New Deal Or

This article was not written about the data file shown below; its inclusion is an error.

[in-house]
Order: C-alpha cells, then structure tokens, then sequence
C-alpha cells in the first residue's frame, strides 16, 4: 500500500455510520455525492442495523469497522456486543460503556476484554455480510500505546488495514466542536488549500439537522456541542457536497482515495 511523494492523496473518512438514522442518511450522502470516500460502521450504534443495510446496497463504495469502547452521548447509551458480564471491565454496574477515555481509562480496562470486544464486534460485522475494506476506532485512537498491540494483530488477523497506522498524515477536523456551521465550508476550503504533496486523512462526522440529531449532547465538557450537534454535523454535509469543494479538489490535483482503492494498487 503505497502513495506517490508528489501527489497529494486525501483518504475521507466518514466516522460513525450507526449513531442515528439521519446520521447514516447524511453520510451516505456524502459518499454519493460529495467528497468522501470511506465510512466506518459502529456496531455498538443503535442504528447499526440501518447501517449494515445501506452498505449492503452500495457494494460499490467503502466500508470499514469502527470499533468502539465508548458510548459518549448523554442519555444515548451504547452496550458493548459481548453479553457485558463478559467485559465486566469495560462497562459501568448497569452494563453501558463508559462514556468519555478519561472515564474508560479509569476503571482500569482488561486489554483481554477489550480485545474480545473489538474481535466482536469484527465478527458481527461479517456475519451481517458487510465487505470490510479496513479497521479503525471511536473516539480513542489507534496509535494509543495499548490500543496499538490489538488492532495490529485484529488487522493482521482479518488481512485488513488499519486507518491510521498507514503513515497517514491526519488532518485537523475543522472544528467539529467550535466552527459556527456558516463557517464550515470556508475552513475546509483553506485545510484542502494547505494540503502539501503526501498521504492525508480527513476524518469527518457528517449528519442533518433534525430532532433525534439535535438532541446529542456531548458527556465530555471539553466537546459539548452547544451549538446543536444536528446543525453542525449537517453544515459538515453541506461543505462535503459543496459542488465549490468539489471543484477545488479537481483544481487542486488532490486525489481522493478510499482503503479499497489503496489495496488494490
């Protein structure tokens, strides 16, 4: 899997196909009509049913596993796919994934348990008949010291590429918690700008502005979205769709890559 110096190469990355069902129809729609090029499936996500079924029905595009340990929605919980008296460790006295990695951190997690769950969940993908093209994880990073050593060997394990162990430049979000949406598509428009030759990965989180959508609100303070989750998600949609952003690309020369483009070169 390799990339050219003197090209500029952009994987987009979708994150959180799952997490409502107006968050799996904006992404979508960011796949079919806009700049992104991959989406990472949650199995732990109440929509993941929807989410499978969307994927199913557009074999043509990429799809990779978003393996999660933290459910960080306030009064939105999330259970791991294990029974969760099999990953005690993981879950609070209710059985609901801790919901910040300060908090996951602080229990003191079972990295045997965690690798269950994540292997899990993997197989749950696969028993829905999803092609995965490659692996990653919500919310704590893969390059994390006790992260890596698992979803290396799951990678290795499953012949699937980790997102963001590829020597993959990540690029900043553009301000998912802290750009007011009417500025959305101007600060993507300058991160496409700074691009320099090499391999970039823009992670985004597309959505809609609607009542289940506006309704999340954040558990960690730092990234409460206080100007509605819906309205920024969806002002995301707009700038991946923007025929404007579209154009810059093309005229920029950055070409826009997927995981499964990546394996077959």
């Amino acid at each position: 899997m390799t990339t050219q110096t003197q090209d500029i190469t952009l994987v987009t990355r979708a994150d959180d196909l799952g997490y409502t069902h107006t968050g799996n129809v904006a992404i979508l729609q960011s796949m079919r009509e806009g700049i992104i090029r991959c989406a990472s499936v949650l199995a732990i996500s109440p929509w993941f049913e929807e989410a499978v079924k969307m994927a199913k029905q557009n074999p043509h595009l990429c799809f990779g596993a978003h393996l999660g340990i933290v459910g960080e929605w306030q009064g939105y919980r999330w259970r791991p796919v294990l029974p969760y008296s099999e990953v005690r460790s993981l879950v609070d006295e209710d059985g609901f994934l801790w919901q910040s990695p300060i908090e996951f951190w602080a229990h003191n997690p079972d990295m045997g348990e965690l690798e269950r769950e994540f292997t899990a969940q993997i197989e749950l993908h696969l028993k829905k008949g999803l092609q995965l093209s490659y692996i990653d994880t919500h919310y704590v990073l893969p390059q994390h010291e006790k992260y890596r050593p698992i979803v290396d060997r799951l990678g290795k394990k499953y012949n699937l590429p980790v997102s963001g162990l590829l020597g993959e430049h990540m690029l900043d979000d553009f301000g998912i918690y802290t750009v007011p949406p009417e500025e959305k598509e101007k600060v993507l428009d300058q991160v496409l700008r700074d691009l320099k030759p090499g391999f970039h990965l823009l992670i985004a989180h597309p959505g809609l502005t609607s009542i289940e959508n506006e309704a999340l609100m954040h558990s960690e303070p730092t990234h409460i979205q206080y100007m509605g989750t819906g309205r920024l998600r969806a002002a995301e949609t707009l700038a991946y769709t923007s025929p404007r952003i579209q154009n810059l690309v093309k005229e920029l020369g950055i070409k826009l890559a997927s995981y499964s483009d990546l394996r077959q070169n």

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Race and politics have played an important part in shaping the history of the United States, from the first arrival of African slaves in the early seventeenth century to the election of an African-American president in 2008. The Great Depression and the New Deal represent a period that was no exception to the influence of race and politics. After Franklin Roosevelt succeeded Herbert Hoover to the American presidency, there was much faith and hope expressed on the editorial pages of the Indianapolis Recorder that African Americans would be treated fairly under the New Deal. Hope began to wane when little political patronage was dispensed, in the form of government jobs, once the Democrats took office in 1933. As the first incarnation of the New Deal progressed, African Americans continued to experience prejudice, segregation, unfair wages, and generally a "raw deal." But what was more, African-American women and men were not given a fair opportunity to ensure for themselves better political, social, and economic standing in the future. This struggle for full-fledged citizenship was further underscored when Congress failed to pass anti-lynching legislation in 1934 and 1935. The New Dealers, Franklin Roosevelt chief among them, did not seize the opportunity presented by the Great Depression to push for civil rights and social justice for African Americans. Their intent was not necessarily malicious. A more nuanced view of the issues shows that political expedience, and a measure of indifference, led the New Dealers to not treat civil rights as the pressing issue that it was. Roosevelt and the New Dealers believed that they faced the potential for significant resistance to their economic recovery program from Southern Democrats on Capitol Hill if they tried to interfere with race relations in the South. This thesis examines the first years of the Roosevelt Administration, roughly 1933 through 1936. This timeframe was carefully chosen because it was a period when the issues surrounding race and racism were brought to the fore. In the initial period of the New Deal we can see how Roosevelt met and failed to meet the expectations of African Americans. The prevailing view among the African American leadership in 1935, argued Harvard Sitkoff, was that the federal government had "betrayed [African Americans] under the New Deal." Sitkoff referred to these "denunciations of the New Deal by blacks" as commonplace from 1933 to 1935. But beginning with the Second New Deal in the middle 1930s the criticism turned to applause.

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